- Puddle Duck – Possibly one of the best sections of trail in the area, multiple lines snake off the puddle duck through the woods. A place where all will be tested no matter what their ability. Tiz a bit of a beast to ride up though and named after a particular person from Garage Bikes who doesn’t like it. This trail name is a classic in that lots of people ride it but most will know it as something completely different.
- Leon’s Leap – A corner on the puddle duck, Leon overshot it and took to the sky
- The Spa – When you are leaving the woods with the puddle duck in it there is The Spa. Just the muddiest, squelchiest little section. It never drains and is muddy in summer, in winter it requires fatbike like tyres to get through it. You will put your foot down and the mud will ooze into your shoes / boots. Some would pay good money to be covered in mud – hence The Spa
- Better Climb Than Descent – Narrow and a little bit technical but not too technical so all can ride it, however it’s better to go up it. Going down it’s got thorns, barb wire fence, dog walkers etc making it a potential problem
- 5D – (Daz & Deano’s Death Defying Descent) – Bones and bikes broken but they did defy death
- Pinball Run – For me a local route that terrifies me. Very fast (if you want it to be) descent, steep at the top and bits of rock all over the place, get your line wrong and you will be pinged about like a ball in a pinball machine
- Jesus Ain’t Got Shit on Me – One of the best names, the reality is just a mud bank across a reservoir but hit it when the water level is just so and you will appear to riding on water never mind walking
- Collarbone Corner – yep you can all guess what happened to someone here
- Lynne’s Drop – very steep section off one of the local trails discovered by Lynne
- The Death Star Run – another great name, we’ve all seen Star Wars with Luke using the force to storm his way down the trench to destroy the death star. This is our mountain bike equivalent, hit this at warp speed and you will need the force to guide you through
- Dog Shit Flavoured Treacle – just a drag up a field, however the field is surround by houses so dog owners use the field, it also gets very muddy in winter and pedalling is like riding through treacle
- Wiggly Wiggly – classic wiggly ride through trees in another wood
- Knife Edge – a parallel route to wiggly wiggle but is raised with a gulley on one side and a long drop on the other so you ride exposed
- Blood Lane – or Warren’s Lane (which is what most know it as) or The Destroyer. On Strava this will be Warren’s Lane but it used to be known as the Destroyer as it did exactly that to bikes and bodies, superstition took hold and it changed to The Delight as it is anything but. I know it as Blood lane or Bloody lane as it is where the blood drained away from a civil war battlefield that is at the top.
So none of those names will mean much apart from to us, the locals who ride them but new names crop up all the time. Last night we were out riding and after going through a fence gap had to ride up a very steep lane, no run up just a standing start in the lowest gear you have (the granny ring) so that lane is now Grab a Granny
See you all at the top of Blood lane before we attack Wiggly Wiggly then head over to play on the Puddle Duck before taking a dip in the Spa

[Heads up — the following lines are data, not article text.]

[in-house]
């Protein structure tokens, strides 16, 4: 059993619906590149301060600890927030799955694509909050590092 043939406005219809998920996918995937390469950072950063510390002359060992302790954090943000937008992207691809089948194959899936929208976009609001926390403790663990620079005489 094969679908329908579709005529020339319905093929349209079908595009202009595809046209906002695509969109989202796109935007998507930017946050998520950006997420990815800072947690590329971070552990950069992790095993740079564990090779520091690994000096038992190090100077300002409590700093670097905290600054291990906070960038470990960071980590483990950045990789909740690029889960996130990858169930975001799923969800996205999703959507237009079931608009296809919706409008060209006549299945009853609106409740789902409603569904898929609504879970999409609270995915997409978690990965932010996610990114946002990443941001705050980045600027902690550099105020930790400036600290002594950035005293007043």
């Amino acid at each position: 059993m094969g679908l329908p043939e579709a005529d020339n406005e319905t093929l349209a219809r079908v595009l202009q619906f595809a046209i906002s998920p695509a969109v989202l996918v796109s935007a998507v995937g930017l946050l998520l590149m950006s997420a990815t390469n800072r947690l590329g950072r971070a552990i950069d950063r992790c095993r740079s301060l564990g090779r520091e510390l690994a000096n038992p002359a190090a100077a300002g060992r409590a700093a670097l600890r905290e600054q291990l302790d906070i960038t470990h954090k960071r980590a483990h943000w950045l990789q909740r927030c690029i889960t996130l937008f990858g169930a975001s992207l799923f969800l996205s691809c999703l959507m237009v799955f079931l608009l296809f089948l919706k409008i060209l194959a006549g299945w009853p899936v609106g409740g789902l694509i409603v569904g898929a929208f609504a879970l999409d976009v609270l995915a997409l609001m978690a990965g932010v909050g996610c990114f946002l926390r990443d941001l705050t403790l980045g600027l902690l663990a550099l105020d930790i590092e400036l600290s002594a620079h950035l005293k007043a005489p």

So the summer holidays draws to a close and with it our final theme set by the kids of Memory, a lovely theme on which to close as we look back over the last few weeks and hopefully remember the good times we’ve had, days out, laughs, perhaps foreign climates, adventures, family, fun, good food etc. This has definitely been my experience of the summer holidays and I hope it has been for you as well. When the final theme was announced someone said how do you photograph a memory, which is of course a good point but at the same time we use photographs to capture our memories all the time and there are many things that remind us of them, whether that memory is one freshly made or from a lifetime ago. Smells, colours, clothes, jewellery, places, food, everyday objects, things around the house, stuff stuck on the fridge door etc there are constant reminders all around us of our memories and these have been beautifully captured in the collection of images that came in this week. Of course whilst many memories are shared they are all personal to us individually and this I think was captured beautifully both by the war memorials and the photographs of children, some who have now grown into adults while others are newly born. I thought this was a lovely way to end this summers series.
I’ve actually put one of my photos at the top this week, I’ve never done that before so I hope you’ll forgive me indulgence. For me music is an important part of my life and acts as a trigger to so many memories some momentous and important others mundane. For example whenever I hear The Whole of the Moon by the Waterboys I am transported back to a wet and cold evening standing waiting for a train on London Bridge station ! I’ve been a fervent gig goer for many years even if now it’s only on occasion that I go to see a band as opposed to the several times a week when I was younger. Ticket stubbs get stuffed in pockets and left on the side somewhere but I ended up sticking lots of them in an envelope, where many still are, but a few years ago I got a picture frame and put a collage of some of them up on my wall. It might not be to everyone’s taste but each ticket contains a powerful memory.
As always huge thanks to those of you who play along interpreting the kids themes, sending in your photos and making it all so much fun, we really enjoy and appreciate it. As ever click on the gallery to open it and you can see the photos in full. Do let us know which ones you liked. So that’s it for another year, we have done three years of this now and it’s always been great fun. We will I expect continue to do the other holidays – half term photo fun; christmas photo fun etc and will occasionally just throw in a random weekend photo fun so if you like the idea and want to join in just follow me on twitter (@ianstreet67) which is where the themes get announced. I’ve also toyed with the idea of doing some sort of exhibition of themes and the whole photofun idea, not sure if I’ll ever get round to that but it could be good fun I think.